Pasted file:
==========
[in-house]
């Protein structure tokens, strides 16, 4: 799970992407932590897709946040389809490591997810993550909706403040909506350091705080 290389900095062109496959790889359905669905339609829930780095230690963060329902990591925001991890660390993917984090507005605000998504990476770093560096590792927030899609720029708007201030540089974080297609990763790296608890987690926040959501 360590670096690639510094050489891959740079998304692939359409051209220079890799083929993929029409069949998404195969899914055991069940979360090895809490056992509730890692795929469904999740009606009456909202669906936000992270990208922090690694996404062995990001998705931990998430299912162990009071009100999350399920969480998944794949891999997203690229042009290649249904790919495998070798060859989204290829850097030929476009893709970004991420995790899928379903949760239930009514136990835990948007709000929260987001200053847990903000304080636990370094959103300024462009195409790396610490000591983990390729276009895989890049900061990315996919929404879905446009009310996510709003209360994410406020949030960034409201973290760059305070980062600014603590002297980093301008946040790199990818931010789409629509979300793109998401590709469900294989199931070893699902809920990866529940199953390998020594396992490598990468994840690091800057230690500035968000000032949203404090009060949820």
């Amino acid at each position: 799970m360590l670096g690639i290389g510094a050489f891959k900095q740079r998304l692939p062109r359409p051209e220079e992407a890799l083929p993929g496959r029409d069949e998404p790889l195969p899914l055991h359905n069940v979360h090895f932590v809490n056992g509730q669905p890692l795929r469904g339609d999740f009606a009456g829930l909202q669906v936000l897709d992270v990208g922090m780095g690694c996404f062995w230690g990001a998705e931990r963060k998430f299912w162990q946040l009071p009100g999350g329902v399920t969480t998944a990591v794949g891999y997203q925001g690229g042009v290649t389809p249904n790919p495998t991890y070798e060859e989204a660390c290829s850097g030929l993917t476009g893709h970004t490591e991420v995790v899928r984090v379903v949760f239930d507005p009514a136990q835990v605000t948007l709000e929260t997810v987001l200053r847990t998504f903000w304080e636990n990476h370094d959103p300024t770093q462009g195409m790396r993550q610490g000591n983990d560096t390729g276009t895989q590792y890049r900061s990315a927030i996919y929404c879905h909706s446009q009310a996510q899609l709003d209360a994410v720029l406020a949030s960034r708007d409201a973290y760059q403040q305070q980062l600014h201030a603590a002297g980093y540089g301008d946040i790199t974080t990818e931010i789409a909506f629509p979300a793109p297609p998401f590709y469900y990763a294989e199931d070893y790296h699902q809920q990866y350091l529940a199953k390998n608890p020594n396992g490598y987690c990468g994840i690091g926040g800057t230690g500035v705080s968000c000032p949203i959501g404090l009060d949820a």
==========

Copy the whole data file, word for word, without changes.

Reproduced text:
[in-house]
């Protein structure tokens, strides 16, 4: 799970992407932590897709946040389809490591997810993550909706403040909506350091705080 290389900095062109496959790889359905669905339609829930780095230690963060329902990591925001991890660390993917984090507005605000998504990476770093560096590792927030899609720029708007201030540089974080297609990763790296608890987690926040959501 360590670096690639510094050489891959740079998304692939359409051209220079890799083929993929029409069949998404195969899914055991069940979360090895809490056992509730890692795929469904999740009606009456909202669906936000992270990208922090690694996404062995990001998705931990998430299912162990009071009100999350399920969480998944794949891999997203690229042009290649249904790919495998070798060859989204290829850097030929476009893709970004991420995790899928379903949760239930009514136990835990948007709000929260987001200053847990903000304080636990370094959103300024462009195409790396610490000591983990390729276009895989890049900061990315996919929404879905446009009310996510709003209360994410406020949030960034409201973290760059305070980062600014603590002297980093301008946040790199990818931010789409629509979300793109998401590709469900294989199931070893699902809920990866529940199953390998020594396992490598990468994840690091800057230690500035968000000032949203404090009060949820």
């Amino acid at each position: 799970m360590l670096g690639i290389g510094a050489f891959k900095q740079r998304l692939p062109r359409p051209e220079e992407a890799l083929p993929g496959r029409d069949e998404p790889l195969p899914l055991h359905n069940v979360h090895f932590v809490n056992g509730q669905p890692l795929r469904g339609d999740f009606a009456g829930l909202q669906v936000l897709d992270v990208g922090m780095g690694c996404f062995w230690g990001a998705e931990r963060k998430f299912w162990q946040l009071p009100g999350g329902v399920t969480t998944a990591v794949g891999y997203q925001g690229g042009v290649t389809p249904n790919p495998t991890y070798e060859e989204a660390c290829s850097g030929l993917t476009g893709h970004t490591e991420v995790v899928r984090v379903v949760f239930d507005p009514a136990q835990v605000t948007l709000e929260t997810v987001l200053r847990t998504f903000w304080e636990n990476h370094d959103p300024t770093q462009g195409m790396r993550q610490g000591n983990d560096t390729g276009t895989q590792y890049r900061s990315a927030i996919y929404c879905h909706s446009q009310a996510q899609l709003d209360a994410v720029l406020a949030s960034r708007d409201a973290y760059q403040q305070q980062l600014h201030a603590a002297g980093y540089g301008d946040i790199t974080t990818e931010i789409a909506f629509p979300a793109p297609p998401f590709y469900y990763a294989e199931d070893y790296h699902q809920q990866y350091l529940a199953k390998n608890p020594n396992g490598y987690c990468g994840i690091g926040g800057t230690g500035v705080s968000c000032p949203i959501g404090l009060d949820a």